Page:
To tell you the truth, now that the countdown is over, now that the wait whose meaning I did not understand is coming to an end, I doubt if I want to live with you. Maybe it’s better for you not to rekindle our love. After a long time, this is the first time that I feel I can freely decide about my relationship with you. I can talk to you face to face, without the meeting room’s window between us, so my breath together with my words can hit your face and you know it’s no joke, a ten-year wait is no joke. It is my gift to you. If I ever decide to leave you, take it and never look back. Even though I told myself all these things many times today, I am wondering why I have prepared everything for your arrival. I even ironed all your clothes. It was as if I heard a voice amidst the steam and the memories emitting from your clothes, a voice that is living inside me and tells me to provide everything for you. Even if I object, it tells me to do my job and ask no questions. The voice wants everything to go the same old routine. How many years should you be away, so that your absence becomes the “routine”?
Today, they are going to release the dam water into the river. Together with Saba, we have come to the Siosepol bridge. We are now standing on the brick edge of it, where we used to sit and hang our feet. It is crowded. The sun is starting to set, and is sinking very slowly, as if it wants to see this moment before its departure. My memories with you appear before my eyes, brightly and clearly but with no color. I look at the dry riverbed. It seems as if the image of our feet swinging in the water has been buried under the ground. I remember holding your hand, but I don’t remember what it felt like. I look at Saba. A gentle breeze slides over her sleek hair. My daughter is getting more and more like you and less similar to me. I tighten my grip on her hand. She turns her head toward me and smiles at me with your sloe eyes and points to a spot. The water is rushing from afar. I turn my eyes toward the sky. The birds are not back yet. Maybe they will never return. The water is covering the riverbed and its cracks. As it gets closer, it throws up a wrecked swan paddleboat and, like a cheerful groom, hugs its old bride and makes her dance on his hands. A few children standing on the river edge are walking backward while being chased by the water. They occasionally pull their feet out of the water with a short scream, as if they are accustomed to the dryness of the river. I see the image of people clapping and whistling, but their voices fade amid the thoughts racing through my head. I am thinking that you will never comprehend the hardship Zayanderud has suffered over these years. I am afraid that you might only see your own image in the water and never notice what wounds are lying under the shallow flow of the river. The water under our feet is gradually accelerating on the thirsty Zayanderud, washing away the soil accumulated over the years.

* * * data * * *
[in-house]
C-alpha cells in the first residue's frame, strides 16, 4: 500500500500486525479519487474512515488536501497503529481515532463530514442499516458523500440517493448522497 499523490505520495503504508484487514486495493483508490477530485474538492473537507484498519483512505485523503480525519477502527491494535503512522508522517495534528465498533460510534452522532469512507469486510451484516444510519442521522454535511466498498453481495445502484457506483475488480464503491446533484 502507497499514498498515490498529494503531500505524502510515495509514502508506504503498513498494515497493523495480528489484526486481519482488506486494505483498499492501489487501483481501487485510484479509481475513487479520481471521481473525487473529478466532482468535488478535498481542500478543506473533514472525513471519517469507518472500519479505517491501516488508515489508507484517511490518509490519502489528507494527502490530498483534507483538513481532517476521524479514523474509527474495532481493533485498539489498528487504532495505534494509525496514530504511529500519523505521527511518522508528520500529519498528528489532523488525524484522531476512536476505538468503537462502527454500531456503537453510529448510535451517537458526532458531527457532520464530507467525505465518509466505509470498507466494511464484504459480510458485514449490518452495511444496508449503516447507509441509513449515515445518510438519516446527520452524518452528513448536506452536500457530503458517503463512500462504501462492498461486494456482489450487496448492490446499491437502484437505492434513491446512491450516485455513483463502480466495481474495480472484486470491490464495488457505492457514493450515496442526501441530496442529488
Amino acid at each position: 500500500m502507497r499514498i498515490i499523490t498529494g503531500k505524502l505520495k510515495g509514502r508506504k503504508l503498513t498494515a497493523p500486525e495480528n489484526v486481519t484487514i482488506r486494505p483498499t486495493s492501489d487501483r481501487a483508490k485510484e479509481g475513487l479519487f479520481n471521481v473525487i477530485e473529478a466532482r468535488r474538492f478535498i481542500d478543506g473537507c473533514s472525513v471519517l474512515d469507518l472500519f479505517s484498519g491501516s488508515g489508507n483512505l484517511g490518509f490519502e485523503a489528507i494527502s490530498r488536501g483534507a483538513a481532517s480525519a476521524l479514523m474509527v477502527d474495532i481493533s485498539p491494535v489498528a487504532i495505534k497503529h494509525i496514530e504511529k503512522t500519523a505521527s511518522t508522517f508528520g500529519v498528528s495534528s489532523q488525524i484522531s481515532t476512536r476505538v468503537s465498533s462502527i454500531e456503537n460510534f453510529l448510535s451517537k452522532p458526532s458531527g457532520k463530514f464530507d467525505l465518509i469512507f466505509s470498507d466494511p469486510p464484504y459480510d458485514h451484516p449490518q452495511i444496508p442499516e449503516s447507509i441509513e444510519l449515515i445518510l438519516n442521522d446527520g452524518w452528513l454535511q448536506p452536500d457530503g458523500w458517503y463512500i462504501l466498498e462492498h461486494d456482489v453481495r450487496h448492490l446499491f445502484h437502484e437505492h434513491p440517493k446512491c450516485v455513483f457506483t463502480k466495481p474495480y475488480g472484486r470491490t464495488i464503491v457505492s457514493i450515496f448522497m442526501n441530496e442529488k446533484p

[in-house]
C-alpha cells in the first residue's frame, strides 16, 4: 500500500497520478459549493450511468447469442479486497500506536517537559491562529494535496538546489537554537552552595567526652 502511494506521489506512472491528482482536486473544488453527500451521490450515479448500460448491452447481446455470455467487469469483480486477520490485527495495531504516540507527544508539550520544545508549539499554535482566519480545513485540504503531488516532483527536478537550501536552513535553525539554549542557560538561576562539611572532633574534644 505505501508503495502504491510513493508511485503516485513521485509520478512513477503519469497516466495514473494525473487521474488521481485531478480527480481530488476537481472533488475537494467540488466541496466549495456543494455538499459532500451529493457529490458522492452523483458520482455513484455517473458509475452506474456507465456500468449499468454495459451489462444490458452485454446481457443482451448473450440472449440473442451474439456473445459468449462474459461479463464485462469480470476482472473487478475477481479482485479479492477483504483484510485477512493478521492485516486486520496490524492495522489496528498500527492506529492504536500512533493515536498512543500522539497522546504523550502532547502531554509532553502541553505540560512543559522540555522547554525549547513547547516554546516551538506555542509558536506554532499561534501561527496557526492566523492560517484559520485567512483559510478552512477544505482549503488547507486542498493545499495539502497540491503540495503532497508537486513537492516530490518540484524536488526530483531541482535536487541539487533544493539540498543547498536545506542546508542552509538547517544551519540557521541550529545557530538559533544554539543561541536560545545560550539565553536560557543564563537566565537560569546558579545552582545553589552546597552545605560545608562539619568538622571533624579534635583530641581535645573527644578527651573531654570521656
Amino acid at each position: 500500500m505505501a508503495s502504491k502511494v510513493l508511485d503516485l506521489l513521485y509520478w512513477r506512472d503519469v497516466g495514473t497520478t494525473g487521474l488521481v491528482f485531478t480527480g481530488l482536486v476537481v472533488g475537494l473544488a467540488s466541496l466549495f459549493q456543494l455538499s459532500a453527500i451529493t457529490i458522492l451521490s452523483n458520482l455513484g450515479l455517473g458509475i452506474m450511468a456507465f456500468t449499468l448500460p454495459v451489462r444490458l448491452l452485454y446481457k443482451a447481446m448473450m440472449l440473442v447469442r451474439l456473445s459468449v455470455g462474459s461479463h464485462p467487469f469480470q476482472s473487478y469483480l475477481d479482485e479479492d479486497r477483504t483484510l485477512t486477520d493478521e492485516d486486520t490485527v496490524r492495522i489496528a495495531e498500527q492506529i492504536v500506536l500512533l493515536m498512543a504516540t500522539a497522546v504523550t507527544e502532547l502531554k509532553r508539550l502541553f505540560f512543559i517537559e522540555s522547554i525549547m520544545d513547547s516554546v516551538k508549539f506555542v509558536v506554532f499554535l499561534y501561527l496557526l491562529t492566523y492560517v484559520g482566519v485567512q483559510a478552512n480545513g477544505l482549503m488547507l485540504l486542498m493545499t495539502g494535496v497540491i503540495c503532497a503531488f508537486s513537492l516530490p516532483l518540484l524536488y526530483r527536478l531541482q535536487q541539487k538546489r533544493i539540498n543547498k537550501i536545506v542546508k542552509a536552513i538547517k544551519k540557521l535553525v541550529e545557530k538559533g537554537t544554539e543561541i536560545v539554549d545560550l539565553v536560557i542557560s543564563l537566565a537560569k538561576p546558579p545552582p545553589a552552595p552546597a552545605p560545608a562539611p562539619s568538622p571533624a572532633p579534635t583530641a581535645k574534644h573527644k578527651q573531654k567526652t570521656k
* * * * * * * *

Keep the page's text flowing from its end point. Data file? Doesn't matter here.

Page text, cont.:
Pooya Monshizadeh (b. 1985) is an Iranian writer currently living in the Netherlands. He is the author of the short story collection, The Angel Cake Recipe (Cheshmeh Publications, 2018), and has won several national literary awards in Iran, including Sadegh Hedayat and Bahram Sadeghi awards in 2016, and Zayanderud Special Prize in 2017.